The biggest blow to Google wouldn't be to break it up into lots of small companies, you just need to separate the advertising business from everything else and you've effectively neutered the monopoly. Google's genius isn't in hiring the best engineers to providing a ton of services, it's in convincing people that they're not an advertising company, and that is where Facebook has been falling out of favor recently (I'm guessing that's why they bought Instagram, and why Google bought YouTube).
This is a supposition - while perhaps it seems to makes sense, seems true, “must be true”, it doesn’t mean it is true!
Unless you worked on search quality at google you really aren’t in a position to know if, say, google cloud, or android provides useful signals to search (outside of the signals they’d collect anyways if they were different companies).
One thing people are obscuring is just how crazily effective AdWords are. They work for the advertisers, and they earn google like 70+% of the revenue. Confirmed via sec filings which does break that out. Go play with creating an AdWords campaign and try to infer just how much data google really needs to deliver those ads - it’s less than you’d think.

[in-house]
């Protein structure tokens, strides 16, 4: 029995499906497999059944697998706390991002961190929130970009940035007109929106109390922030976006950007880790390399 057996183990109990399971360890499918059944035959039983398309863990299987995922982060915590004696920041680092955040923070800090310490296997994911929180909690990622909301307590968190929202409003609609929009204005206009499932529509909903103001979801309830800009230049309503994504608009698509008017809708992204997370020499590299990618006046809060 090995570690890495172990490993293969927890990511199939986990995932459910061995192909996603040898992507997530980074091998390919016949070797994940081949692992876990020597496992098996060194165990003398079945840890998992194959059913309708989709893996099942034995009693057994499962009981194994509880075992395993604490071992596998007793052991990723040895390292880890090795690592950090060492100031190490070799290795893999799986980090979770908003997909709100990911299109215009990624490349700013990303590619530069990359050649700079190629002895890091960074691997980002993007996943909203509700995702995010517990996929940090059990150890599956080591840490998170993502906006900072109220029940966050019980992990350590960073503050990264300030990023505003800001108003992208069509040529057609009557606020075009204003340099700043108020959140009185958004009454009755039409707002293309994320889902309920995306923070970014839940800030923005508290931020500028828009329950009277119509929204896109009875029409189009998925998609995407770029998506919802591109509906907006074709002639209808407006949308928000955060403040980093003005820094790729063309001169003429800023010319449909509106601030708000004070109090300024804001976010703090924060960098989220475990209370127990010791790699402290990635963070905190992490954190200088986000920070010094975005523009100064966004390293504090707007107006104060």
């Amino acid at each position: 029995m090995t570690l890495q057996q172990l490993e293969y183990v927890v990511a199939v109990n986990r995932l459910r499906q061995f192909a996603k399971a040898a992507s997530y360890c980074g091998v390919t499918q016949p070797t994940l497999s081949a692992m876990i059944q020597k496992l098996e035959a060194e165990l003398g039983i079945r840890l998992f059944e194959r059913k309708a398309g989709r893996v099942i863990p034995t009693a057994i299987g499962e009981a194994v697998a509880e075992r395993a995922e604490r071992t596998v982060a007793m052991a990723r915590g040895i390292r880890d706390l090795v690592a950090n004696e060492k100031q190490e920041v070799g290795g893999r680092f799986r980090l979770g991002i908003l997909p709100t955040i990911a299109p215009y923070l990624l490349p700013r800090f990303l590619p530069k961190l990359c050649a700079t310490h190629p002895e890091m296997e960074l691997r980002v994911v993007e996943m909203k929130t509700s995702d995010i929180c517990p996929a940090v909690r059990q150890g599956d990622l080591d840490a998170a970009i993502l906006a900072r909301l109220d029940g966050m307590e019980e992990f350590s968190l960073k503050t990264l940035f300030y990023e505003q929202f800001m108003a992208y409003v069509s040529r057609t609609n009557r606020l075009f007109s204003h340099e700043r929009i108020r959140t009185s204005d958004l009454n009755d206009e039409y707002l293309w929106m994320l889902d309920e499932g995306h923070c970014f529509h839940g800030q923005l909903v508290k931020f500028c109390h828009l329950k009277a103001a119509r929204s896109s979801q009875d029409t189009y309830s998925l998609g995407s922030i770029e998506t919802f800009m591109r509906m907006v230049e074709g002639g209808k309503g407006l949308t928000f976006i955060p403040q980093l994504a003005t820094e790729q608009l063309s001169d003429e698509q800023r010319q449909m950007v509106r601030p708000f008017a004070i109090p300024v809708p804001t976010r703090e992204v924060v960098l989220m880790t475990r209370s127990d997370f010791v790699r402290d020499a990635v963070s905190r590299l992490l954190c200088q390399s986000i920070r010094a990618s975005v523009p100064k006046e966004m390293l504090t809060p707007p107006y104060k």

In short: this overall move is more wishful thinking than solidly reasoned. Surveying the field of streaming video, given the amount of studio driven consolidation, is there really a tons of competitors being held down and will spring up? I am skeptical.
But my thinking was that if you simply cut off advertising all the products still have massive marketshares and could lean on each other, as long as some succeed. Not to mention investors probably willing to prop up such a massive aggregate marketshare (one only has to look at Uber).
If you 'silo' them, success of one division of previously-Google won't lead to all of them dominating.